To optimise your game and push yourself to play at the very best level possible, enhancing your physical conditioning is crucial. To fully optimise your training though, you need to move beyond vague assertions of ‘wanting to get fitter’, and start to really zero in on the key physical areas that you need to focus your efforts in.
For many amateur players however, it can often be difficult to know where to start when embarking on a physical training programme. There are a number of physical elements that make up the all-round squash athlete including endurance, strength, power, speed, and mobility. All have their own importance as part of the peak performance puzzle, but each individual’s needs will be different. For amateur players in particular, time is often limited – knowing where to prioritise training focus thus becomes even more crucial.
So what’s the best route to establishing where physical training time should primarily be aimed? There are 3 main sources we can use to identify areas of weakness, those being ‘Self-Reflection’, ‘Coach Feedback’, and ‘Fitness Testing’.
Self-Reflection is probably the easiest and most straightforward place to start – how you feel in your matches is an obvious indicator as to your weaker physical areas.
Get into the habit of taking notes after you play, identifying what went well and what went not so well. By doing this you can start to clarify where you’re losing out – are you getting especially tired at the back end of games (endurance)? Are you struggling to pick up your opponent’s attacking shots to the front of the court (power/acceleration)? Are you finding you’re frequently off-balance when you’re lunging for the ball (strength)? Think and reflect with as much depth as you can to help start spotting the negative patterns, and what exactly needs to be improved.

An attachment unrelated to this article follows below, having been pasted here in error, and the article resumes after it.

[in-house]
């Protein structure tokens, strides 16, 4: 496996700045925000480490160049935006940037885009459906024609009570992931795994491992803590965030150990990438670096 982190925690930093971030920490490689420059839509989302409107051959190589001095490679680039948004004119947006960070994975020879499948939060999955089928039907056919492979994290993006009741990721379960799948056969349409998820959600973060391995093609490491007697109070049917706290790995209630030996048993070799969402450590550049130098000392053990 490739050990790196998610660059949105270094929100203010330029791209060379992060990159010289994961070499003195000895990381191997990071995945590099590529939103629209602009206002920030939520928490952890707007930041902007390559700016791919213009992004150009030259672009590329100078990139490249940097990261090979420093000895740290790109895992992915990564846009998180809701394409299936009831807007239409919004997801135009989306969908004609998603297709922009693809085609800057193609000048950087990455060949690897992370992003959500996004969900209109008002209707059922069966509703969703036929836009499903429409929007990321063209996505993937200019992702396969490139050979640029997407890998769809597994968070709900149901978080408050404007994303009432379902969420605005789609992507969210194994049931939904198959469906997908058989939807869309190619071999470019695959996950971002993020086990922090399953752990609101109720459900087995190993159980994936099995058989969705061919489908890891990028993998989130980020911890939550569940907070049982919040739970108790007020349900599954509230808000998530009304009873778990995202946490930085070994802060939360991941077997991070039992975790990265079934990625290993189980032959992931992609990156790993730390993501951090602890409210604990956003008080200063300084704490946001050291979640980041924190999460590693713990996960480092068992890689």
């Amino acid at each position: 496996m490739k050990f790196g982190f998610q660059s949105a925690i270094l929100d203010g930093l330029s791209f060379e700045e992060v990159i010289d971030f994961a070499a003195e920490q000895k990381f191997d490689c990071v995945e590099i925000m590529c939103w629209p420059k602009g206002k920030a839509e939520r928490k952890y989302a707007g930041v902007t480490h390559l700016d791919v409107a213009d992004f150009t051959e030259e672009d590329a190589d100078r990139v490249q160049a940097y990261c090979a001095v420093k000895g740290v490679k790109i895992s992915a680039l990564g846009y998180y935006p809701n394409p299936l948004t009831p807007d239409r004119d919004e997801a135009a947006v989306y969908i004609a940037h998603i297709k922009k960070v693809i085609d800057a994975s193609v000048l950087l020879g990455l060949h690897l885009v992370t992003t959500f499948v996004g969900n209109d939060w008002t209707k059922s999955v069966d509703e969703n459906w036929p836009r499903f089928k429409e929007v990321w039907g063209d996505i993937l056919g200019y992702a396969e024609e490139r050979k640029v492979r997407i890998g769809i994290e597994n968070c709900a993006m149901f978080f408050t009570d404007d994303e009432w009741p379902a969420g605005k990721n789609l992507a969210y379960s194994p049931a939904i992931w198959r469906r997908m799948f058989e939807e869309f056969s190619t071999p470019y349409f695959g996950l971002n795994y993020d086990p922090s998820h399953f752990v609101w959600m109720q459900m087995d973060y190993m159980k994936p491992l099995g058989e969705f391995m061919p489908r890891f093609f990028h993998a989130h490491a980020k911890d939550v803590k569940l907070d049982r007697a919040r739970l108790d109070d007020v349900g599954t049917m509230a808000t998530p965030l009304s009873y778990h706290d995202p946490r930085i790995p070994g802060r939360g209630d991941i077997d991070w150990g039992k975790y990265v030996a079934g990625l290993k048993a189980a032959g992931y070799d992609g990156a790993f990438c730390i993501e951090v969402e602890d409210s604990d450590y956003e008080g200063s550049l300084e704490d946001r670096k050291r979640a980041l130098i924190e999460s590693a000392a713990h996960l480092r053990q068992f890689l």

Coach Feedback is another very useful tool in establishing your training priorities, particularly for those who struggle to identify faults in themselves. Working with a coach on a regular basis will allow for ever more detailed feedback, and some great insights can be gleaned from a knowledgeable professional who is familiar with your game.
Another often untapped source of feedback along similar lines here is from your opponents themselves. When you play your friendly matches or club box leagues, take the time to have a chat with your playing partner afterwards and pick their brains as to where they felt you were strongest, or where they felt they could best exploit you. Your opponent might not have the same expert eye as a coach, but some really useful nuggets of info can be gleaned from listening to their thoughts on your game.
Fitness Testing is the third main area of feedback, where you’re using objective data to ascertain where your strengths and weaknesses lay. Going through a battery of fitness tests on a regular basis can help you really clarify where your physicality needs to be improved.
It’s important with fitness testing however, to really ensure you’re actually measuring the right things. There are tons of fitness tests out there focusing on a wide variety of elements, but for them to be applicable and useful for you in improving your squash they ideally need to physically challenge you in a similar way to how you’d be challenged in a match. Court based tests that use squash-themed movements are going to provide the most valid feedback, while also being better suited to fit into your ongoing training and testing plan.
B.Sc.(Hons), CSCS, NSCA-CPT, Dip. FTST
SquashSkills Fitness & Performance Director